Friday, March 28, 2008

Trade is Better than Battle

An editorial in Scientific American quoted a United Nations expert, Jan Egeland, who is happy that war is receding around the globe, but who complains that war is getting "crueler" because it now involves civilian populations, not just armies. Egeland says we could end war, if only politicians would muster the will to triumph.

The editorial goes on to warn that global warming might ignite a new round of environmental wars, spinning out of control.

I guess the only way to deal with that possibility is to find politicians with even greater will. I cringe anytime someone calls for a politician with the will to triumph, even when the topic is ending war.

From an evolutionary perspective, war is just one of the ways humans have struggled to survive, as victors on either offense or defense. There is no such thing as a war without cruelty. War is cruelty. United States General William T. Sherman said so when he was waging a war against a civilian population one hundred and forty four years ago.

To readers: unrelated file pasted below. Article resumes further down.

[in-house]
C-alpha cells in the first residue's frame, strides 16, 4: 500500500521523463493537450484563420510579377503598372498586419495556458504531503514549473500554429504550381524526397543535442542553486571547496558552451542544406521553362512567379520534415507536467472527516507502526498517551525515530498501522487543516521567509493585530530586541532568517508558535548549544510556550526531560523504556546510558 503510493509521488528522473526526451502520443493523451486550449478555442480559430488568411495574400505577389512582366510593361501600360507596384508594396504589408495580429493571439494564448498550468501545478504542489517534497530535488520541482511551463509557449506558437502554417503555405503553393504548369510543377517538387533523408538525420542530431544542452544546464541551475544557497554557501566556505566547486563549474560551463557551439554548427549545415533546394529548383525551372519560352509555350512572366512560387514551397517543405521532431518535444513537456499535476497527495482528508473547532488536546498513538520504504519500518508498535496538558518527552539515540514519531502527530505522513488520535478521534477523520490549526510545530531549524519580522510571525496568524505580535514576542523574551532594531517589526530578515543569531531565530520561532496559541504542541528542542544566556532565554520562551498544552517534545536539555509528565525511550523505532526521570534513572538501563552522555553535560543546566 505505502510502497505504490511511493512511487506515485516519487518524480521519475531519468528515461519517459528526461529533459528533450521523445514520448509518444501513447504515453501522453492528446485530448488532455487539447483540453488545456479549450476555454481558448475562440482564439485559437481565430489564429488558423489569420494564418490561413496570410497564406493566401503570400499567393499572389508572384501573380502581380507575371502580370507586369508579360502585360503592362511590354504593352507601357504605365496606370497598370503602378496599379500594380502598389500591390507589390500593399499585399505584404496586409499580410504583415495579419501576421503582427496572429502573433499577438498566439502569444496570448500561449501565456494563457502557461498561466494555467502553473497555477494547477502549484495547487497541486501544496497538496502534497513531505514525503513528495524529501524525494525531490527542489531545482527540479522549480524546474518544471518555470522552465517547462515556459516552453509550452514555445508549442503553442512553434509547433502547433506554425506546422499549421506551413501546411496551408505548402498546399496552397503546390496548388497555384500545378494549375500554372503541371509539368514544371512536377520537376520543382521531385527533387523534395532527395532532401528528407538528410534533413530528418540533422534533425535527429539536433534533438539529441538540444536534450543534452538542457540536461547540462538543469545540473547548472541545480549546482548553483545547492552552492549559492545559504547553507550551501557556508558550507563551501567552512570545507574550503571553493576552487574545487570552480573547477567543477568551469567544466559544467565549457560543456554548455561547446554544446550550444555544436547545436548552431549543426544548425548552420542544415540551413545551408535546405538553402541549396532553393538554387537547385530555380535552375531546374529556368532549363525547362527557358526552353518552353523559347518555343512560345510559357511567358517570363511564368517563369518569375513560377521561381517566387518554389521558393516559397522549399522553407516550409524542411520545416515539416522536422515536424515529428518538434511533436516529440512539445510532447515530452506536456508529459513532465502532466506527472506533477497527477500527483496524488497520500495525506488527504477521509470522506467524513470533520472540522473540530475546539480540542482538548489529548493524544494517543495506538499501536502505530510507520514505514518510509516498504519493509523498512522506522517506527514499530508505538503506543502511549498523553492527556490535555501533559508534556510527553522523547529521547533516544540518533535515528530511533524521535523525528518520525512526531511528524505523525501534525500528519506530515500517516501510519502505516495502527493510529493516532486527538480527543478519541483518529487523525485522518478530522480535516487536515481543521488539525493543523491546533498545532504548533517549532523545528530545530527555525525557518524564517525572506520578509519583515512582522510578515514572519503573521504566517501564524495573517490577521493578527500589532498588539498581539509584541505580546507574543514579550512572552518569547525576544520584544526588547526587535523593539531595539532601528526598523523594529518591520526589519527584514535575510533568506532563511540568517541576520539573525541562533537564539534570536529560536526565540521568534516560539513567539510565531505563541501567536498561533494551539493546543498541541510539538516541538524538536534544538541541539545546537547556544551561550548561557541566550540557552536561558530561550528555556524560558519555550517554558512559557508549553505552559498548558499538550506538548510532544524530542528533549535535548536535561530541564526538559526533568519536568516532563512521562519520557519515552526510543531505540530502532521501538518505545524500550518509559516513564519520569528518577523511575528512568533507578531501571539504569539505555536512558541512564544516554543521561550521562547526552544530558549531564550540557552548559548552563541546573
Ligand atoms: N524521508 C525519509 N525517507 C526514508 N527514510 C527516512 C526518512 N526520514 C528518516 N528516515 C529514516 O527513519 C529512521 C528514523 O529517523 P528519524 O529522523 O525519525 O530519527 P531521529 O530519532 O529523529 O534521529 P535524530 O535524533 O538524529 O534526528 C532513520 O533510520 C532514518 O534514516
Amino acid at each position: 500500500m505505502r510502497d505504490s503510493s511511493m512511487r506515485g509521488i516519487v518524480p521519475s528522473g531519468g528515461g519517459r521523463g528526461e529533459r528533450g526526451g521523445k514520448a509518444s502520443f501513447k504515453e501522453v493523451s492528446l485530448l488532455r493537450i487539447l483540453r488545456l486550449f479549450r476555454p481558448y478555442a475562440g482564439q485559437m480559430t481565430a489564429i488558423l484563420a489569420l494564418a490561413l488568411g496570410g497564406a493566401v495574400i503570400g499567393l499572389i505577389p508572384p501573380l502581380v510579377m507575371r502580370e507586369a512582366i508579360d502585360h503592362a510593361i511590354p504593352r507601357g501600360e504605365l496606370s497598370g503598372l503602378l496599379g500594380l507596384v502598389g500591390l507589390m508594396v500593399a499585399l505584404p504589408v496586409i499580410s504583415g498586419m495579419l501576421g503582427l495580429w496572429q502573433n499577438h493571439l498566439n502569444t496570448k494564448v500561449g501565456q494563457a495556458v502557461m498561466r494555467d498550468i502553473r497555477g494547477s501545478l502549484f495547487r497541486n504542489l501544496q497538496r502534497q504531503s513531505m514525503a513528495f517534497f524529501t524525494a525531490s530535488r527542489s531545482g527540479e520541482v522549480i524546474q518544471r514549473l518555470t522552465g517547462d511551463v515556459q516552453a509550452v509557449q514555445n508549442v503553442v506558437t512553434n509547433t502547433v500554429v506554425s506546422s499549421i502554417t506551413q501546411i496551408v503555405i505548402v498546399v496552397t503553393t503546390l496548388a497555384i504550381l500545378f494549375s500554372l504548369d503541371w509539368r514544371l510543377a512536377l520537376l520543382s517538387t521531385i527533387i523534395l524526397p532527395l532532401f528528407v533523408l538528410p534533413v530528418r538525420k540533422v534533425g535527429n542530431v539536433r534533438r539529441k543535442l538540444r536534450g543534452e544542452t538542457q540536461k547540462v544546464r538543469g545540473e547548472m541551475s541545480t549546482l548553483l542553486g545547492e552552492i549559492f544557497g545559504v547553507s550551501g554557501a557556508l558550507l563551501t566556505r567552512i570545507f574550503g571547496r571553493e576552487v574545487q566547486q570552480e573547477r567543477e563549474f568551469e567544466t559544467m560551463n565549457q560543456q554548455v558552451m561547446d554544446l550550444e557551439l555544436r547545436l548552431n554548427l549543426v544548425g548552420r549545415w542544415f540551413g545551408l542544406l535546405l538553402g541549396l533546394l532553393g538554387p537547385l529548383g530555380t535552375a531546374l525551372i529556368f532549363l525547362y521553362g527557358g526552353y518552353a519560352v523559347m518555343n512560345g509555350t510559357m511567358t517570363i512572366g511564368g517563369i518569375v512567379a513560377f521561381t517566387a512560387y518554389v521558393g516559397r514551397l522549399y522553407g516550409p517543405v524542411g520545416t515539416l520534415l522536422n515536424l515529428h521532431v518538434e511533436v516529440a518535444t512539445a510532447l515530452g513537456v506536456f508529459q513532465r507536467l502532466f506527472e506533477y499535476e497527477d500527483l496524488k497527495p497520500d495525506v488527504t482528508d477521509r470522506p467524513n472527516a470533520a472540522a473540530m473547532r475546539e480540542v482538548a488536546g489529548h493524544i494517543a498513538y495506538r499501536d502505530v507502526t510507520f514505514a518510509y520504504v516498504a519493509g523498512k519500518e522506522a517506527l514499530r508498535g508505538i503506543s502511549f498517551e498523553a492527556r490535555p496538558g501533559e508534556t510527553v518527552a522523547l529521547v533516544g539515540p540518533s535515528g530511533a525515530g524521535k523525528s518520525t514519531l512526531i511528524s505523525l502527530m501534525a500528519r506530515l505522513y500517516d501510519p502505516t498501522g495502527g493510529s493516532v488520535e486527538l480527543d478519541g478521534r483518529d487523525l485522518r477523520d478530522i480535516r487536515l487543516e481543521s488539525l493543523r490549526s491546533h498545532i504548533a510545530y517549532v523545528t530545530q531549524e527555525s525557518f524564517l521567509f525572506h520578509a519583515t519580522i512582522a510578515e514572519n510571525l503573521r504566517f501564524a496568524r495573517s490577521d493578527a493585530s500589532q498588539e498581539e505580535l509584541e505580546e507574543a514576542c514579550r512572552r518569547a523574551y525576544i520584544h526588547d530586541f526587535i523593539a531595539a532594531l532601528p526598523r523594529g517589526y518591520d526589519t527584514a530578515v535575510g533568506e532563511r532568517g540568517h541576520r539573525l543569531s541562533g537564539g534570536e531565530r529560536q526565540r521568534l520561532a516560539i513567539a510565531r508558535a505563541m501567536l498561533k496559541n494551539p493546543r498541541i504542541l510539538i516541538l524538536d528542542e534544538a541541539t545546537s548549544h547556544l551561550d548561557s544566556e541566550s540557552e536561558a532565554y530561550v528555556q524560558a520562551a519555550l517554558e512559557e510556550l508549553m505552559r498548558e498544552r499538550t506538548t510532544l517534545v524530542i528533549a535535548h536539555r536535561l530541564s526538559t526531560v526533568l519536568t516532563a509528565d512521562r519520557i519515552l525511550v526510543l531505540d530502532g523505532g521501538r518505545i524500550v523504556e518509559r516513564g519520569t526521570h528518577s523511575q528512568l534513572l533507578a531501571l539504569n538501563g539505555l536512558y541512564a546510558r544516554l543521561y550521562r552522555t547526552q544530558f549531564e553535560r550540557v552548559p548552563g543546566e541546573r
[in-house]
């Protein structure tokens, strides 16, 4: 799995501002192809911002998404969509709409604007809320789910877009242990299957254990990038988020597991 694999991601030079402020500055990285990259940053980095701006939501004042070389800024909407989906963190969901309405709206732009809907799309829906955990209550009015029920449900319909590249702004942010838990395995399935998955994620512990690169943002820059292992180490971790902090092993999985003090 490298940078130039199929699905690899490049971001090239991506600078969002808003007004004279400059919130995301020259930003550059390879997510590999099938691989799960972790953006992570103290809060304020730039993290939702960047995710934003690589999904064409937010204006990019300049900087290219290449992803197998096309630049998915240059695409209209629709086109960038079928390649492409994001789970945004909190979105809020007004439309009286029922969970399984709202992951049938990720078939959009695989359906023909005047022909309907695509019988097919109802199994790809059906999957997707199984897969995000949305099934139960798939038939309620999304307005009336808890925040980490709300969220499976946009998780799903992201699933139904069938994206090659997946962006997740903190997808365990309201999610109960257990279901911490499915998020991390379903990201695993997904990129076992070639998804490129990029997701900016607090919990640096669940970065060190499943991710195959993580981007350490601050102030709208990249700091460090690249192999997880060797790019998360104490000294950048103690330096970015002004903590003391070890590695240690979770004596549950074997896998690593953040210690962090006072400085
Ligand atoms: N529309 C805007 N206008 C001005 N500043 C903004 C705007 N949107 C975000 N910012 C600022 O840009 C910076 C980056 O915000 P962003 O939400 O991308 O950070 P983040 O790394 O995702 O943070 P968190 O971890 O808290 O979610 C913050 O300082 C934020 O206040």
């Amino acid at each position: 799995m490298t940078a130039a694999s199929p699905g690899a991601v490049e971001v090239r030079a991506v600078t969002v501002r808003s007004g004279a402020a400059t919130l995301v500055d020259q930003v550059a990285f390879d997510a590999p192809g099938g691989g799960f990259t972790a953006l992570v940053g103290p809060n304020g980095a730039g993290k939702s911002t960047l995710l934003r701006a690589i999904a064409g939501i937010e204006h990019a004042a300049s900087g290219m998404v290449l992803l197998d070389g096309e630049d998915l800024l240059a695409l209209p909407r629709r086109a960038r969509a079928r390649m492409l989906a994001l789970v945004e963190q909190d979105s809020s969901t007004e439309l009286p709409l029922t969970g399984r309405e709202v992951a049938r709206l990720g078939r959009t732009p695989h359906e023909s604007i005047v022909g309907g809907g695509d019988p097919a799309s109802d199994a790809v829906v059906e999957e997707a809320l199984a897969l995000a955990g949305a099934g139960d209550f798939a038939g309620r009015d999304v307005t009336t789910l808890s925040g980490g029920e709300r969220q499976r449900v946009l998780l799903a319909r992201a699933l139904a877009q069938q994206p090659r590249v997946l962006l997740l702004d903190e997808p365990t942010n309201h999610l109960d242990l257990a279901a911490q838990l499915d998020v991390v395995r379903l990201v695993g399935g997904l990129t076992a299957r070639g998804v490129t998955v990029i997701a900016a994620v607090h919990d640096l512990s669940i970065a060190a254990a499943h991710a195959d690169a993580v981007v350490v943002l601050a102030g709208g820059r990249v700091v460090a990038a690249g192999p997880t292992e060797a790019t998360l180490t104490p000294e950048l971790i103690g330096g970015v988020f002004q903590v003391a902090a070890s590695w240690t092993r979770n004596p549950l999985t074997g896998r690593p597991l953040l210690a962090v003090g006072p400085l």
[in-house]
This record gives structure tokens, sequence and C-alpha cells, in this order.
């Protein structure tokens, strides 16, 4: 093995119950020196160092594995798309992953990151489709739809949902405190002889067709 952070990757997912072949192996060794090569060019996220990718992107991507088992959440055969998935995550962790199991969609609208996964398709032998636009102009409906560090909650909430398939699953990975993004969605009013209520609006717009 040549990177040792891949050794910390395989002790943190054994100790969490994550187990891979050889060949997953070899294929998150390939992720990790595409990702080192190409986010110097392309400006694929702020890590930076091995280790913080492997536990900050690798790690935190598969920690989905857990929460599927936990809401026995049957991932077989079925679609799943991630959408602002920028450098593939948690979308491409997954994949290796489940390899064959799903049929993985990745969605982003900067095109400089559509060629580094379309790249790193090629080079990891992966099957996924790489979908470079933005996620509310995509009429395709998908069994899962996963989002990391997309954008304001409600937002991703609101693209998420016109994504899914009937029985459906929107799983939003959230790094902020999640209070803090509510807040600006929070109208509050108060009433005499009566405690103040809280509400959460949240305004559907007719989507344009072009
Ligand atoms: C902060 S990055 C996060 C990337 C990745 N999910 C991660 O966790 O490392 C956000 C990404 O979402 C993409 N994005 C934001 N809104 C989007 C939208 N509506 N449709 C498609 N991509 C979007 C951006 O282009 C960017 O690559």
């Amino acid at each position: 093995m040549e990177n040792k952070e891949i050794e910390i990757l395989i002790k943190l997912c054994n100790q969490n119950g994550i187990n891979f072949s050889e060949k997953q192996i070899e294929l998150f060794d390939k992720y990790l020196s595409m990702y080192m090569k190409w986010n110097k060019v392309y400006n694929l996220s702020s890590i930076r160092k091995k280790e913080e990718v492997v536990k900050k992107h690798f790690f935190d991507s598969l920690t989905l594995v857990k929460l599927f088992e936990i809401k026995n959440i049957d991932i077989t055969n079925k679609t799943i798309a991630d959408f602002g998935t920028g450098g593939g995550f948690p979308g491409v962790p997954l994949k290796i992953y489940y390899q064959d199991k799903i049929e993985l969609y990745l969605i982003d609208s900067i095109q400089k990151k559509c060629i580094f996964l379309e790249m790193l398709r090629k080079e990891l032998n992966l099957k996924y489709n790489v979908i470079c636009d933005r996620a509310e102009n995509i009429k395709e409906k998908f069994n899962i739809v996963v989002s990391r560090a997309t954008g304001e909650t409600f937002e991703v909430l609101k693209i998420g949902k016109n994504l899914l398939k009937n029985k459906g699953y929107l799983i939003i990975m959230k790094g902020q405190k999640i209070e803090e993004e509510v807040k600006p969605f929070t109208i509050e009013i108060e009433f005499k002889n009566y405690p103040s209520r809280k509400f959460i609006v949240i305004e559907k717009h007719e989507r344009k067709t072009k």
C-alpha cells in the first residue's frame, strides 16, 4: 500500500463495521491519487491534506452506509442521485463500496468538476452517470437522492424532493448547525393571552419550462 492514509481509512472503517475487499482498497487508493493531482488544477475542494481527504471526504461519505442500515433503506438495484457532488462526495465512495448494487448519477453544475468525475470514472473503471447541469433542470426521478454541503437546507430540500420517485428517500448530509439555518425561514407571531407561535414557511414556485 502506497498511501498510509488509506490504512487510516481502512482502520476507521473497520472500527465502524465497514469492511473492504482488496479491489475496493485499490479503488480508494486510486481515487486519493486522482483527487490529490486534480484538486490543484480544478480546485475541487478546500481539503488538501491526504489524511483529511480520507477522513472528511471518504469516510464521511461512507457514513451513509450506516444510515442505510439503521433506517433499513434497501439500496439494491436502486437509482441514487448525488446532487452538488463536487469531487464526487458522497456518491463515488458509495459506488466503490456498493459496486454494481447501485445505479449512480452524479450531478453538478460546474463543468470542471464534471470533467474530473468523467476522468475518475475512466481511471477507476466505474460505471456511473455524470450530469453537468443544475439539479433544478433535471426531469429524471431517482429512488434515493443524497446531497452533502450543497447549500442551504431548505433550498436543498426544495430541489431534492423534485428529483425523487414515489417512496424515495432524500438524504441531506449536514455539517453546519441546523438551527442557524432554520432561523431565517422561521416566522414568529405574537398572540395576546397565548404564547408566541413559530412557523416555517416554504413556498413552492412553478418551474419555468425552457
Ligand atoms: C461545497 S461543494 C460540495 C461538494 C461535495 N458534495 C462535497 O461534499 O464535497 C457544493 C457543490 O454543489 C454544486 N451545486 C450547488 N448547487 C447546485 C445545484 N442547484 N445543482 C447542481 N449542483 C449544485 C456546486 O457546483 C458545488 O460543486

The reason war is diminishing is that its survival value is declining. We have discovered that market economies and individual liberty are far better social arrangements for human survival. Trade is better than battle.

As for global warming, it need not ignite another war. Market forces are adaptable enough to deal with climate change. However, global warming is dangerous precisely to the degree that politicians try to "will" a solution.

Many lives have been lost in the triumph of the will.

No comments: